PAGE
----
A process evaluation of newly implementing South African roadside wellness clinics for truck drivers

Lalla-Edward, Samantha Tresha
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Truck drivers have specific healthcare needs. South African policy priotitises truck drivers for service delivery, as part of the country’s HIV response. A nongovernmental organisation, North Star Alliance has established roadside wellness centres (RWCs) providing healthcare to truckers, sex workers and communities along transport corridors. North Star commissioned an evaluation of their services through a project called the North South Corridor Demonstration Project (NSCDP). A subset of the NSCDP is presented in this thesis and contributes one of the first reports that comprehensively contextualizes truck driver health programming in the region The evaluation includes a systematic review of evaluations of truck driver health care interventions in the region; accessibility and appropriateness of the RWCs; and exploring truck drivers’ healthcare seeking behaviour. The evaluation adopted a programme logic model for a mixed-methods approach using programme data for the South African (SA) Department of Health reporting routinely collected data (n=13 252 records), individual interviews (n=46), and longitudinal data for nine SA RWCs. An adapted continuum of HIV care (access, utilisation, linkage, retention) conceptual framework was used to organise the thesis. Access: Truck drivers were predominantly young SA men in stable relationships and reported relatively low sexual risk-taking. Truck drivers reported complex and stressful lifestyles. They found the services highly acceptable but provided recommendations. Utilisation: Truck drivers mainly accessed non-HIV primary healthcare services (65%; 11 001/17 885). Linkage and retention in care: Of 5 548 tested for HIV. 4% were positive, with 57% (59/104 clients with CD4 testing) were eligible for antiretroviral treatment at the then initiation threshold of 500 cells/uL. RWCs had an average monthly ART initiation rate of 7.7 and a retention rate of 54% (among those who consented for follow-up). The unit cost per client initiated and in care was approximately ZAR878. Comprehensive care packages (incorporating mental health service; other noncommunicable diseases and addressing occupational requirements) delivered through accessible satellite facilities should form the foundation of service delivery models for truck drivers.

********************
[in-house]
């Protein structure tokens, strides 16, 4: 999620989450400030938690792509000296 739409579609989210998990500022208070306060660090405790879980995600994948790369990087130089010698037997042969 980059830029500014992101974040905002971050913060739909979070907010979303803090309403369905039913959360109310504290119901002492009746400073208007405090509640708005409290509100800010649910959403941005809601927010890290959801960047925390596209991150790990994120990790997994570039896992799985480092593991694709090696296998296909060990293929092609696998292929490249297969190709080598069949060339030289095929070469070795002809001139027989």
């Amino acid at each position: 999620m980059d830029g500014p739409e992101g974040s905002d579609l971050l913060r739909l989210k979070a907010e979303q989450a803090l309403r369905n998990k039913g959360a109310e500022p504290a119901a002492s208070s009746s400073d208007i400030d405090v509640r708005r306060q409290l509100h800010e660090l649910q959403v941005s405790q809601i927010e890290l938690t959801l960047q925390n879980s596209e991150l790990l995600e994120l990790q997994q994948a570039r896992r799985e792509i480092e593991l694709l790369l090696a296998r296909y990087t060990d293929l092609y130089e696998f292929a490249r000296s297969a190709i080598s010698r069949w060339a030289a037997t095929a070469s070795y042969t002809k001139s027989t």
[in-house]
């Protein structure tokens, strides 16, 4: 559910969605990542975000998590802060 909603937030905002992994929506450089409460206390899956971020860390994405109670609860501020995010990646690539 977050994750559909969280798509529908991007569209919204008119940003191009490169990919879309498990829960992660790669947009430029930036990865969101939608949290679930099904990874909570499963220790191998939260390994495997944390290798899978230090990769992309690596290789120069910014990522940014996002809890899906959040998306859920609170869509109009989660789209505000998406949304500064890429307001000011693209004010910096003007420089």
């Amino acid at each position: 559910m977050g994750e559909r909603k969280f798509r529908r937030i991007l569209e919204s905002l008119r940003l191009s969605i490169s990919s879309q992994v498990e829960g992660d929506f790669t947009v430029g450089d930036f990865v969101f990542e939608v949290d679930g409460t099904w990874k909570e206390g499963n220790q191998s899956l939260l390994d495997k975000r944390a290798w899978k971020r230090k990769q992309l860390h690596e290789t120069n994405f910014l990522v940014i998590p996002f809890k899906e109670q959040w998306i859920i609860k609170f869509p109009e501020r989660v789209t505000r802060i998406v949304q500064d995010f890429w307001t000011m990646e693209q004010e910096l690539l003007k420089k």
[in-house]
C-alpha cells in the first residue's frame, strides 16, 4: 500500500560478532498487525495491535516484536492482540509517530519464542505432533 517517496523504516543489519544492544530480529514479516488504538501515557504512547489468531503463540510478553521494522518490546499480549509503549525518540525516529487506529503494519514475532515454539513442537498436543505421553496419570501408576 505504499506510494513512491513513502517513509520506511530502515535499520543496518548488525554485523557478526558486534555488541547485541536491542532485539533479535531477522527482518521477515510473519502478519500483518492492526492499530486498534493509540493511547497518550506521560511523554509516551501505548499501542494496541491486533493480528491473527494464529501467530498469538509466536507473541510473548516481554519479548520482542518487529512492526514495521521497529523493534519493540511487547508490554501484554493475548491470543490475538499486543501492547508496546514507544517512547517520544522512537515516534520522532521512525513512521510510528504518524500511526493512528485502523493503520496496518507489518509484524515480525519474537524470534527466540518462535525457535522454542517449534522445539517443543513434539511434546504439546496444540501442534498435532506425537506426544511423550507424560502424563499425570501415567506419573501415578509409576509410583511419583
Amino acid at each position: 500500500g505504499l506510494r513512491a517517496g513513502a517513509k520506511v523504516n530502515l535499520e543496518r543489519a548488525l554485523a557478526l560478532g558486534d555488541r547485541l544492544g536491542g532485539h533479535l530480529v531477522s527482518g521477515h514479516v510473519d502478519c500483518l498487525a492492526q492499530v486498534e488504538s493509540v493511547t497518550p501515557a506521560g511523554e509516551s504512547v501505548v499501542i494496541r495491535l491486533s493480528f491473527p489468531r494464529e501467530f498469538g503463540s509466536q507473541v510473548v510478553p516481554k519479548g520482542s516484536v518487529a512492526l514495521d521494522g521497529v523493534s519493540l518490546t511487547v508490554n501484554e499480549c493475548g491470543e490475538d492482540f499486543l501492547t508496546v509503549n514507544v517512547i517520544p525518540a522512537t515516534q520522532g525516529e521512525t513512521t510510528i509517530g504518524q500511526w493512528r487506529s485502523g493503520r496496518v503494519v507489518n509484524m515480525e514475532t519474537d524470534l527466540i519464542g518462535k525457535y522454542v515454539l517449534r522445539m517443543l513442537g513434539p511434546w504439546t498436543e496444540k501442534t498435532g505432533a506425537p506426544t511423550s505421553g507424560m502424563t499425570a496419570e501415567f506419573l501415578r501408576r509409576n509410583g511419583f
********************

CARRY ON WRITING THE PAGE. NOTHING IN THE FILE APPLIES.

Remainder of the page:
Original published work submitted to the Faculty of Health Sciences, University of the Witwatersrand, Johannesburg, in fulfilment of the requirements for the degree of Doctor of Philosophy, Johannesburg, June 2018